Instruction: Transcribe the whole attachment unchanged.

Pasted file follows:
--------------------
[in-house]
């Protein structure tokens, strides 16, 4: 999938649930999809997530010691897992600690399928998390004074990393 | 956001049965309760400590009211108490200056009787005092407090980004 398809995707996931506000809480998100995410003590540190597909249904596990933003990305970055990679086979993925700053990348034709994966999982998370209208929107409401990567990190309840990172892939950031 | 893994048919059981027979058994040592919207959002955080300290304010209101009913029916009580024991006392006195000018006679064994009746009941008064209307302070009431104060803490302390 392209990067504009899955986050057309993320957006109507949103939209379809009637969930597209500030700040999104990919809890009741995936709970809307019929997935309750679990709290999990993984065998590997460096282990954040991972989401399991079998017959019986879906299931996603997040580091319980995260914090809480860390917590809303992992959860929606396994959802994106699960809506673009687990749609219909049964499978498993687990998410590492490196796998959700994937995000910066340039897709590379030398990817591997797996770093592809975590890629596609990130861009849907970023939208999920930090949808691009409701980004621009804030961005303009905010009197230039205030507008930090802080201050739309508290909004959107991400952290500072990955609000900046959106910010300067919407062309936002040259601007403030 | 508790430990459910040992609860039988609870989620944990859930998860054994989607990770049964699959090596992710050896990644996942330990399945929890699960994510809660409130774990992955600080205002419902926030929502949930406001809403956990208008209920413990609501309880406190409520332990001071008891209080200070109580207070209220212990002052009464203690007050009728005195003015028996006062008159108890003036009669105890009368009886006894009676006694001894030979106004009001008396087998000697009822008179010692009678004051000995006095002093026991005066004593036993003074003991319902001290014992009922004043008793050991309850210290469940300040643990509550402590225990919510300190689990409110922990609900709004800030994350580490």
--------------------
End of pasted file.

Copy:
[in-house]
């Protein structure tokens, strides 16, 4: 999938649930999809997530010691897992600690399928998390004074990393 | 956001049965309760400590009211108490200056009787005092407090980004 398809995707996931506000809480998100995410003590540190597909249904596990933003990305970055990679086979993925700053990348034709994966999982998370209208929107409401990567990190309840990172892939950031 | 893994048919059981027979058994040592919207959002955080300290304010209101009913029916009580024991006392006195000018006679064994009746009941008064209307302070009431104060803490302390 392209990067504009899955986050057309993320957006109507949103939209379809009637969930597209500030700040999104990919809890009741995936709970809307019929997935309750679990709290999990993984065998590997460096282990954040991972989401399991079998017959019986879906299931996603997040580091319980995260914090809480860390917590809303992992959860929606396994959802994106699960809506673009687990749609219909049964499978498993687990998410590492490196796998959700994937995000910066340039897709590379030398990817591997797996770093592809975590890629596609990130861009849907970023939208999920930090949808691009409701980004621009804030961005303009905010009197230039205030507008930090802080201050739309508290909004959107991400952290500072990955609000900046959106910010300067919407062309936002040259601007403030 | 508790430990459910040992609860039988609870989620944990859930998860054994989607990770049964699959090596992710050896990644996942330990399945929890699960994510809660409130774990992955600080205002419902926030929502949930406001809403956990208008209920413990609501309880406190409520332990001071008891209080200070109580207070209220212990002052009464203690007050009728005195003015028996006062008159108890003036009669105890009368009886006894009676006694001894030979106004009001008396087998000697009822008179010692009678004051000995006095002093026991005066004593036993003074003991319902001290014992009922004043008793050991309850210290469940300040643990509550402590225990919510300190689990409110922990609900709004800030994350580490």